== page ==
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Finding Better Ways of Visualizing the Binaries of Files

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Introduction

The summer just passed, I had the honor of attending the Wolfram High School Summer Camp at Bentley University. After returning, I needed to get my fix of the Wolfram language, so I applied for the Wolfram Mentorship Program. Dr. Rowland helped me work on creating new ways to visualize the patterns of the binaries of files, a sidetrack to Angela Chen's Summer School project.

File encodings are a wild breed of different patterns, headers, and footers. While hex editors are a mainstream way to analyze file structures, colorful visualizations can offer the same analysis in a more succinct and time-efficient way.

Basic ArrayPlot

A starting point was a standard array where every byte was represented by a square color-coded with a byte value of 0 corresponding with purple and a 255 byte as red. Below is an example of a simple 84,000 byte .stl file partitioned into rows of 800 file plot: enter image description here
The ArrayPlot function with Partition constructs a matrix. The user is given the option of how many bytes (represented by squares) wide the visualization becomes as well as which color scheme to use and the size of the image produces. The Wolfram language has 51 built-in color schemes, but Rainbow was selected for the purposes of this demonstration because its wide variety of colors allows for a more detailed view of byte constructions. The issue with basic ArrayPlots is that the visualization changes based on the width selected and the size of the file. There is little consistency. A solution to this is arranging the bytes along a path defined by a FASS curve. Not only does this keep the representation stable across various file lengths, but it may also introduce new ways of thinking about the patters by offering a new way of looking at them. The two FASS curves chosen for this survey are the triangle and dragon curves.
Triangle Curve
An L-system was used in order to produce the coordinates for both fractals. The rule used was X-> XF-F+F-XF+F+XF-F+F-X with X as the axiom. A “+” tells the program to rotate π/2 radians counterclockwise while a “-“ makes a clockwise rotation of the same amount. “X” represents moving forward for one unit. “F” is essentially a placeholder. A function was written, which when given the amount of iterations, produced a list of coordinates for the triangle curve. The final line moves the graph above the x axis so that no coordinate contains 0 since matrices start from 1. A graph of the coordinates of seven iterations is shown here:

enter image description here
Dragon Curve
This was constructed using the same base code as the triangle curve, except with the L-system rules: X -> X+YF+ and Y -> -FX-Y.
Comparison Between the Three Visualizations
Byte Array
enter image description here
Triangle
enter image description here
Dragon
enter image description here
These visualizations are amazing for comparing different file type structures. The full function is is the attached notebook, give it a try!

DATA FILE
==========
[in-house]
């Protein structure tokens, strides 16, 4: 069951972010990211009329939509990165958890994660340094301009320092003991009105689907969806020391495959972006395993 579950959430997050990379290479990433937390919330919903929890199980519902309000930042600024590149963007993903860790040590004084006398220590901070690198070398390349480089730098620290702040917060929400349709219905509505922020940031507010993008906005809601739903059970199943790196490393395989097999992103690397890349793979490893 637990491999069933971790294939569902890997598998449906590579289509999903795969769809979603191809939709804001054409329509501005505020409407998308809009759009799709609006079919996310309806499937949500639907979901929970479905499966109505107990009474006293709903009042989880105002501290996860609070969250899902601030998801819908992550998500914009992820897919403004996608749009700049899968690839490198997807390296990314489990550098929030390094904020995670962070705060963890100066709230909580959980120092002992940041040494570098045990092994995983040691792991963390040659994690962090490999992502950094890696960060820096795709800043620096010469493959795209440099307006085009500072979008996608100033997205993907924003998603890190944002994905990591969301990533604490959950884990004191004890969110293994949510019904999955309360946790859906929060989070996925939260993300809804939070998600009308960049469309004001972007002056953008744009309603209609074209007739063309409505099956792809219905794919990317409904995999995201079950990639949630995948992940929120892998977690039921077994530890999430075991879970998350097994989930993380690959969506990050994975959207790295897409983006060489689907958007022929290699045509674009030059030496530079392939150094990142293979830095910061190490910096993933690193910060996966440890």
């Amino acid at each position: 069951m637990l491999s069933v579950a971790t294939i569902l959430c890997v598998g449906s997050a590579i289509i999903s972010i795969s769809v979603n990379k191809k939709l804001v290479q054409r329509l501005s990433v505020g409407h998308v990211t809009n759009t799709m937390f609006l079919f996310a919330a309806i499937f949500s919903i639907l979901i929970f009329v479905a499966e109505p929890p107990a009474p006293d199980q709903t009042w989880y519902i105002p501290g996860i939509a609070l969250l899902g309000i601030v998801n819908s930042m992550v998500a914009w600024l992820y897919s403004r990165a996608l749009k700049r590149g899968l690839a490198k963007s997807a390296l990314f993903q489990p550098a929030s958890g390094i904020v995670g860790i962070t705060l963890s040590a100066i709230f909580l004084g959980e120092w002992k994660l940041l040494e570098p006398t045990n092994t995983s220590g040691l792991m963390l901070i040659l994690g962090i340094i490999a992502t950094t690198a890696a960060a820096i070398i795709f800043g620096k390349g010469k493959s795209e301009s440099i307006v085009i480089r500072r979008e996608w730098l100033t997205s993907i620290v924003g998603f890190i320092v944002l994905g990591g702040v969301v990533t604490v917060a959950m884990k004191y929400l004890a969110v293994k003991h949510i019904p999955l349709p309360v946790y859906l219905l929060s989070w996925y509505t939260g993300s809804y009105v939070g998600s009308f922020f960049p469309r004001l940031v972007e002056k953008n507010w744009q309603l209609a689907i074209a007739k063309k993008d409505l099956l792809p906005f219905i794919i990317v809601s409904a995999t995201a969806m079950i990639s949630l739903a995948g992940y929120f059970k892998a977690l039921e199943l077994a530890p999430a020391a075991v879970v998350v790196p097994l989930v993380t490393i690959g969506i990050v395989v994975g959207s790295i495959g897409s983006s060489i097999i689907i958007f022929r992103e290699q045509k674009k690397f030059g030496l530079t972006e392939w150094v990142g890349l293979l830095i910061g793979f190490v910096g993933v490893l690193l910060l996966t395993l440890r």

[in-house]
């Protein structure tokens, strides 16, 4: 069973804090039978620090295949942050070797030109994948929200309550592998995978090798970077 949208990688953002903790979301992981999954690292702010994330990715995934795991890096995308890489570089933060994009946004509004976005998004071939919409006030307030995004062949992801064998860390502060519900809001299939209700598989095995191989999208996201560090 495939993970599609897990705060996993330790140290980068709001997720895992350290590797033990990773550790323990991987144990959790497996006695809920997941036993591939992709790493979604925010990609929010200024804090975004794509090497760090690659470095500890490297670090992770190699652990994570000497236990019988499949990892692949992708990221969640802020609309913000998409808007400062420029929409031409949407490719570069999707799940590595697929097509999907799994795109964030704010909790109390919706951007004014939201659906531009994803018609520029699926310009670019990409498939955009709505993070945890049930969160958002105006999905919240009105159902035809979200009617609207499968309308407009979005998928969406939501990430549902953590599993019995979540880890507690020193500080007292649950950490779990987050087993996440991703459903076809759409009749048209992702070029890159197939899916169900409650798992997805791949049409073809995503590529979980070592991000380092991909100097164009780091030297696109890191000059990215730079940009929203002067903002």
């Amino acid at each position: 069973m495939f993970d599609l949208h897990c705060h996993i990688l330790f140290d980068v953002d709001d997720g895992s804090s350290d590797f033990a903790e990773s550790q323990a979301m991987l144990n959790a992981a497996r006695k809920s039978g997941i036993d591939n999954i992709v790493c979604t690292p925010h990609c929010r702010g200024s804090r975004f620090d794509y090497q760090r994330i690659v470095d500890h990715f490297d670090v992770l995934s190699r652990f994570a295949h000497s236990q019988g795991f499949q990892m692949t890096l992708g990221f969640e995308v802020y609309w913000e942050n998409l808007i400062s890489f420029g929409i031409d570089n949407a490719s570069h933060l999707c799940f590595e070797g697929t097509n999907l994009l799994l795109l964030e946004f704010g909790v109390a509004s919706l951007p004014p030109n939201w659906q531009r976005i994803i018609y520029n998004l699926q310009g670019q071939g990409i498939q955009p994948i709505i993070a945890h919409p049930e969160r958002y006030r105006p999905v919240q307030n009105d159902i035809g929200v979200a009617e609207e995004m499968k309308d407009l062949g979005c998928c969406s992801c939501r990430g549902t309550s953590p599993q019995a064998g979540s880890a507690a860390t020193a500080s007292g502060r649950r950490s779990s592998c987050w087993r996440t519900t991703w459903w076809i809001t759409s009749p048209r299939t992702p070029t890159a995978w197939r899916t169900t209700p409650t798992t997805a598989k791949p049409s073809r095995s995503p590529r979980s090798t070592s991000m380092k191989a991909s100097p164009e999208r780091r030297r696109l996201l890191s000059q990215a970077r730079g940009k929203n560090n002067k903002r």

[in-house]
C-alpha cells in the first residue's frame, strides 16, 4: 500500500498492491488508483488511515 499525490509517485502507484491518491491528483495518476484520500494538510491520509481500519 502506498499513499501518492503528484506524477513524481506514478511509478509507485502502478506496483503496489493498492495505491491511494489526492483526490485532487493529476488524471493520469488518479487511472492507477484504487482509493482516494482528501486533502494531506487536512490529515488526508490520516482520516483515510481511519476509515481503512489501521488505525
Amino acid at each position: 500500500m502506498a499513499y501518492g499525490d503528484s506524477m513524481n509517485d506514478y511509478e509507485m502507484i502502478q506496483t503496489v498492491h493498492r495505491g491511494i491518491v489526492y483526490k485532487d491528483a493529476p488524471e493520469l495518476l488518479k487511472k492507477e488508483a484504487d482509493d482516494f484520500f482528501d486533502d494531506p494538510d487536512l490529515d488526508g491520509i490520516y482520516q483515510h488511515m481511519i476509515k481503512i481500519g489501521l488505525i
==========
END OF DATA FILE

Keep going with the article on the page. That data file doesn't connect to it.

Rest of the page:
Options[ByteVisualization] = {FractalType -> "None", 
   GrayCode -> "False", Width -> 640, Max -> 33024, 
   ImageSize -> Medium, Background -> White, 
   ColorFunction -> "Rainbow"};

triangleCurve[size_Integer?Positive] :=
  triangleCurve[size] =With[{pos = DeleteDuplicates[
       Map[AnglePath,ReplaceAll[Characters[StringReplace[

            SubstitutionSystem[{"X" -> "XF-F+F-XF+F+XF-F+F-X"}, "X", 
             size], {"F" -> ""}]], {"+" -> {0, -Pi/2}, "-" -> {0, Pi/2}, "X" -> {1, 0}}]][[-1]]]}, 
    Transpose[Transpose[pos] - Min /@ Transpose[pos] + 1]];

dragonCurve[size_Integer?Positive] :=
  dragonCurve[size] =With[
    {pos = DeleteDuplicates[
       Map[AnglePath,ReplaceAll[Characters[StringReplace[

            SubstitutionSystem[{"X" -> "X+YF+", "Y" -> "-FX-Y"}, "FX",
              size], {"F" -> ""}]], {"+" -> {0, -Pi/2}, 
           "-" -> {0, Pi/2}, "Y" -> {1, 0}, 
           "X" -> {1, 0}}]][[-1]]]}, (*N for faster*) 
    Transpose[Transpose[pos] - Min /@ Transpose[pos] + 1]];

positionsdra = Round[dragonCurve[17]]; (*may adjust this value for larger files*)

positionstri = Round[triangleCurve[9]]; (*same here*)

ByteVisualization[data_, OptionsPattern[ByteVisualization]] :=

 Module[{positionsmore, triangleCurve, triview, 
   convertToPostGreyCodeDecimal, x, dragonCurve, n, data2 = data},
  convertToPostGreyCodeDecimal[x_] := 
   Replace[x, Thread[Range[0, 255] -> Experimental`GrayCode[8]]];
  If[OptionValue[GrayCode] == "True", 
   data2 = convertToPostGreyCodeDecimal /@ data];

  view2[l_List, n_List] := 
   ArrayPlot[
    SparseArray[{n[[;; Length[l]]] -> l + 1}, Automatic, 257], 
    ImageSize -> OptionValue[ImageSize], 
    ColorFunction -> OptionValue[ColorFunction], 
    ColorRules -> {257 -> OptionValue[Background]}];

  Which[
   OptionValue[FractalType] == "None", 
   ArrayPlot[
    Partition[data2[[;; OptionValue[Max]]], OptionValue[Width]], 
    ImageSize -> OptionValue[ImageSize], 
    ColorFunction -> OptionValue[ColorFunction]],

   OptionValue[FractalType] == "Triangle", 
   view2[data2[[;; OptionValue[Max]]], positionstri], 
   OptionValue[FractalType] == "Dragon", 
   view2[data2[[;; OptionValue[Max]]], positionsdra]
   ]]
Attachments:
POSTED BY: Anna Rezhko
Answer
8 months ago

Very neat way of visualising data! Thanks for sharing!!

POSTED BY: Sander Huisman
Answer
8 months ago

enter image description here - you have earned "Featured Contributor" badge, congratulations !

This is a great post and it has been selected for the curated Staff Picks group. Your profile is now distinguished by a "Featured Contributor" badge and displayed on the "Featured Contributor" board.

POSTED BY: Moderation Team
Answer
8 months ago

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